Welcome to the heartbeat of Integrative Counsel, our blog where tranquility meets transformation. This is your sanctuary for insights and wisdom on nurturing a harmonious connection between mind, body, and spirit.
Are you stuck in a cycle of self-criticism? Do you have constant negative, internal thoughts about yourself? Do you beat yourself up when you make mistakes? Having unrealistic expectations of yourself is a form of self-betrayal because you are setting yourself up for failure. This gets you stuck because you immediately cling to the idea that because you aren’t perfect, you are now a failure. Or, maybe you have negative expectations and think that things will always be bad no matter what you try, so why should you bother getting out of this rut? Dismiss the lie that life is screwed up. Every day is a new day, and it starts with the choices you make. It’s time to gently pull yourself out of the mud and shift your mindset. Here are some ways to be more gentle with yourself:
You don’t need to make a major achievement every day in order to give yourself credit. Celebrate the small things. Did you step out of your comfort zone at least once today? Acknowledge and appreciate yourself for that! It takes courage to leave your comfort zone, and it can be for something as small as taking a shower in the midst of your depression or leaving your house to go for a walk even though you were paralyzed with fear.
When we feel negative about ourselves or about life in general, it becomes easy to slip into a cycle where we neglect ourselves. This is us subconsciously punishing ourselves. You make yourself more vulnerable when you don’t take care of yourself. At a minimum, make sure you are getting enough sleep, drinking enough water, eating three nutritious meals a day, and moving your body. When you’re depressed, eating three meals a day can seem daunting, especially when you are too fatigued to make a decision on what to eat. Set yourself up for success by buying nutritious frozen meals to keep stocked in your fridge. (Trader Joe’s has some good ones!)
Being in the past or the future is a sign that you are in your ego. In addition to that, when you are identifying with your thoughts, you can’t be in the present moment. Start by observing your thoughts, and realize that your thoughts aren’t all fact. Some of these thoughts stem from conditioned beliefs, or mental stories you tell yourself that may not even be true. To start freeing yourself from your identification with the mind, the past, and the future, allow yourself time every day to be still. “Observe the flow of your breath. Become aware of a silent but powerful sense of presence. There is one certain criterion by which you can measure your success in this practice: the degree of peace you feel within.” (Eckhart Tolle, The Power of Now)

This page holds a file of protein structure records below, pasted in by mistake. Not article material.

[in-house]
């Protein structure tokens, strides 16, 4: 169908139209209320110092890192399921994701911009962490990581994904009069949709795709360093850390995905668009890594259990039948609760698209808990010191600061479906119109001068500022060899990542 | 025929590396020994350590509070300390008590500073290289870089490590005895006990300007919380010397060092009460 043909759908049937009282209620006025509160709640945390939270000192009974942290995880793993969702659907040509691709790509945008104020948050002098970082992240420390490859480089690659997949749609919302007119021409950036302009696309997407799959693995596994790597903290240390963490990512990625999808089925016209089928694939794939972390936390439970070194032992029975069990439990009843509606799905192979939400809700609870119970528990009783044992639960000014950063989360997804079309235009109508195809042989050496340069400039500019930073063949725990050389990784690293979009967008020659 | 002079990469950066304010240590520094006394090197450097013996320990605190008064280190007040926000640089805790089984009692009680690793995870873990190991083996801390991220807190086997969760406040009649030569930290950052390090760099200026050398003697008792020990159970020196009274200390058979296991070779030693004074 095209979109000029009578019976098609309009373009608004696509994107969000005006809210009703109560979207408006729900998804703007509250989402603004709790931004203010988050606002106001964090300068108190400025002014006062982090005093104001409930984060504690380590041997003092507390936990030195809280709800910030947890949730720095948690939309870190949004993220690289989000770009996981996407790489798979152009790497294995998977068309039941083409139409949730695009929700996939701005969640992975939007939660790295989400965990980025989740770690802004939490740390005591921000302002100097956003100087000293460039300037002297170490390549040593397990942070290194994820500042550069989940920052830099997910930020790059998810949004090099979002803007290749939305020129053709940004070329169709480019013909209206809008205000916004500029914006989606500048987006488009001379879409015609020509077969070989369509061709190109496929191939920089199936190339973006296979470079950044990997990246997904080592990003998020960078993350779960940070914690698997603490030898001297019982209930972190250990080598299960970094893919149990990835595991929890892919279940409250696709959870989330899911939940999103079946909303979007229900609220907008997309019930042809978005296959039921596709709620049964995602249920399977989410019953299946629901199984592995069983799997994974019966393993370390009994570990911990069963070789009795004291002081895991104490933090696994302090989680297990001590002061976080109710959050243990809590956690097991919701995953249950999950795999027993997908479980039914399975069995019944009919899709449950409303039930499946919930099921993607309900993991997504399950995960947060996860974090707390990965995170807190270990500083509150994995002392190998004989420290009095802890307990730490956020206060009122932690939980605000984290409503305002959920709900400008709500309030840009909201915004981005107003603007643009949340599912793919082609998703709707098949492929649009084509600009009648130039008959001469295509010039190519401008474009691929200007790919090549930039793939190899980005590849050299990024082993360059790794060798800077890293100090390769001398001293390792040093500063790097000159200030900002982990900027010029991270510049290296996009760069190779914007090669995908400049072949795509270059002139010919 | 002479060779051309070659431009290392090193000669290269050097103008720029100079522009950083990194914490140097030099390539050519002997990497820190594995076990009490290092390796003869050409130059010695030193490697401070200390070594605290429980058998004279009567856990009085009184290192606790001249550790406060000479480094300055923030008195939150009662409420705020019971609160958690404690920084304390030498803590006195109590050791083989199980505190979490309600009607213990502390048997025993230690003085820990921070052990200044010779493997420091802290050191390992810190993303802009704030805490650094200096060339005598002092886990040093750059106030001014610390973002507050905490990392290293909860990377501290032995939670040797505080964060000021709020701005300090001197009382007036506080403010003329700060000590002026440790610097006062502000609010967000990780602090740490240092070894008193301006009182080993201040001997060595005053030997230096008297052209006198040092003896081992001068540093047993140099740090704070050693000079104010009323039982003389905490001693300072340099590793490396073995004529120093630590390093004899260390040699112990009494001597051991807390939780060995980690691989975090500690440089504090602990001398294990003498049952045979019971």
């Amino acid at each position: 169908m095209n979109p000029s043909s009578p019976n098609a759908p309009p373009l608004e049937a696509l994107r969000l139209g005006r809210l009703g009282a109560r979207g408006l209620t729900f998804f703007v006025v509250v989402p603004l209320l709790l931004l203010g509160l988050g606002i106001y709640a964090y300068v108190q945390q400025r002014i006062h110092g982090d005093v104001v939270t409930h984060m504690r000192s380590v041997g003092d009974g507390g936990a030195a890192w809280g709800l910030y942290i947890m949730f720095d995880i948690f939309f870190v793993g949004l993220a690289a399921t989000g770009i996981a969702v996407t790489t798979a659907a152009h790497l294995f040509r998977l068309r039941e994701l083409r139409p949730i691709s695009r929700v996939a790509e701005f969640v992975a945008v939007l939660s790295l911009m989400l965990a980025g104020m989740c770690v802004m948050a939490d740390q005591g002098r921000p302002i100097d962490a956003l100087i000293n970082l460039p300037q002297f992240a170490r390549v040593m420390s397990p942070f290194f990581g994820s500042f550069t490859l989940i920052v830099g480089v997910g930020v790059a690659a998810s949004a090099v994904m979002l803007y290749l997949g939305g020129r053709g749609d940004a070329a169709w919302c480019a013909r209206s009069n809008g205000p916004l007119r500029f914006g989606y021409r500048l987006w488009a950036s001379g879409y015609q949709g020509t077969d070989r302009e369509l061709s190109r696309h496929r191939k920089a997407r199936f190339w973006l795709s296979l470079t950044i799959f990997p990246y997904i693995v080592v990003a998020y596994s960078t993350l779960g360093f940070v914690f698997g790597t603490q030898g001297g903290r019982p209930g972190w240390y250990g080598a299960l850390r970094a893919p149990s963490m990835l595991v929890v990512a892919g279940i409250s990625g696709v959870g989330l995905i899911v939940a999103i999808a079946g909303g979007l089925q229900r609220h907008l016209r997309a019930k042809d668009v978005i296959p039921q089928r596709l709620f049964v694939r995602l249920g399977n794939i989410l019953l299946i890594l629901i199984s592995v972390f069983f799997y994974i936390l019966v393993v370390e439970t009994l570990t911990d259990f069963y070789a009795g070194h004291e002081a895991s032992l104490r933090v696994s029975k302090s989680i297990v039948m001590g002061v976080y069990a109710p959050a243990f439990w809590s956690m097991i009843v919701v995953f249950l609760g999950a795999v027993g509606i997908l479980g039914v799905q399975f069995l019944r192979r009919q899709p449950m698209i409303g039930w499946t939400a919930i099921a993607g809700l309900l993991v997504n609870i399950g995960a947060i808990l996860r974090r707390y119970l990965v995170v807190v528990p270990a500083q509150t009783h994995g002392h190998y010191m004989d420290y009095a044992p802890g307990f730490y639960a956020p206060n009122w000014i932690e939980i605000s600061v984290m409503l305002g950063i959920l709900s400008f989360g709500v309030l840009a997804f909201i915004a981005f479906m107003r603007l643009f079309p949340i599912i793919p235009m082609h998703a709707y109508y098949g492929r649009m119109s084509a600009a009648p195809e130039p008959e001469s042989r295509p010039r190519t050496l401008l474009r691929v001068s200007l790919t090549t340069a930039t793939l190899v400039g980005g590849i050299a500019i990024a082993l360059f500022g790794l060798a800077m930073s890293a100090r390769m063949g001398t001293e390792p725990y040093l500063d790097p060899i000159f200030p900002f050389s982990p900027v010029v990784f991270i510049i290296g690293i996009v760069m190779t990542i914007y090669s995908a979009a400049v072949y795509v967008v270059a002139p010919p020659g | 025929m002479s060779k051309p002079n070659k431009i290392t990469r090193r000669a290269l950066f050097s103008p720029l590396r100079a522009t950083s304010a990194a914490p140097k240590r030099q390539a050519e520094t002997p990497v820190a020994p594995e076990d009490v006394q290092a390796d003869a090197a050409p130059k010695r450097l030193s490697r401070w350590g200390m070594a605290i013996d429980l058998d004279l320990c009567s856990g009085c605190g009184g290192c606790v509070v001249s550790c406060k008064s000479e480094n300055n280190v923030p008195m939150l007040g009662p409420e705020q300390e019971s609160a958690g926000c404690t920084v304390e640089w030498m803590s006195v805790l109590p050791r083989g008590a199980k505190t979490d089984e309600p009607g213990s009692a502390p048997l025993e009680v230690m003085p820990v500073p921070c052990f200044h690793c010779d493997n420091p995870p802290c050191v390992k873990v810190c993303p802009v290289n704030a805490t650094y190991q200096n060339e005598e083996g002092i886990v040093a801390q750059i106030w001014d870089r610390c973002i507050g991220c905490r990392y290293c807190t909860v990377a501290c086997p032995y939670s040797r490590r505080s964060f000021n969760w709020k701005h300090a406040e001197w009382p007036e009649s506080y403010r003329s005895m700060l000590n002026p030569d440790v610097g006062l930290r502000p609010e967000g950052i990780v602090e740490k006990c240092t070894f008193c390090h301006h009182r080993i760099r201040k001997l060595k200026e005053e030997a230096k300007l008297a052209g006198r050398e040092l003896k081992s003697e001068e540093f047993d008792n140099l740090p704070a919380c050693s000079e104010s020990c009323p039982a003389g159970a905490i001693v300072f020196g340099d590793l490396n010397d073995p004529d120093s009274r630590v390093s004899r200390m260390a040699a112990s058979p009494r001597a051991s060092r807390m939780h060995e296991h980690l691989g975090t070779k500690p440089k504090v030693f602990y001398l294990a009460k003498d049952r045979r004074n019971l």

When we aren’t able to be gentle with ourselves, how can we be gentle with other people? Many times, when we experience frustration towards our loved ones, it’s because they remind us of something we aren’t able to accept within ourselves. Being gentle is important because it helps deescalate the situation. You can be more gentle with others by taking the time to respond rather than react, remaining calm, and learning to be more empathetic to other people.
Stressing excessively about your future won’t help you. You have no idea what will actually happen, and you have absolutely no control over the unknown. The fear stems from not knowing what will happen, and, and its root, whether or not you will die physically or mentally. Your ego is obsessed with clinging to these fears. It’s trying to keep you small by obsessing over things like poverty, aloneness, loss, and failure. Even if we aren’t experiencing these things in the present, the fear tricks us into ruminating about it, trying desperately to control our lives and prevent these awful things from happening to us. Being gentle with yourself requires you to catch yourself whenever you are obsessing about the future, trying to control what you cannot, or not practicing radical acceptance, which is a dialectical behavioral therapy skill. If you can change it, do so, but if you can’t, you must accept it. “By choosing to radically accept the things that are out of our control, we prevent ourselves from becoming stuck in unhappiness, bitterness, anger, and sadness and we can stop suffering.” (Andrew Harris, MS, LPC)
If you feel stuck on your healing journey, working with a therapist can help. Based on your needs, our intake specialist will help you get matched up with your perfect therapist. Click here to schedule a consultation.
Starting with a creative written voice and a BA in English from ASU, Alli Cravener has become so much more than Integrative Counsel’s voice! Not only is she a writer who is passionate about connecting concepts and content, Alli is also currently a grad student working towards her Master’s in Counseling. She is also the editor-in-chief, office manager, AND intake specialist at Integrative Counsel. When you call us, you’ll talk to Alli! Alli’s interests include painting, history, learning about other people, and wearing the color pink. She likens herself to a “mouse in a palm tree”, and she loves it that way.
September 22, 2021
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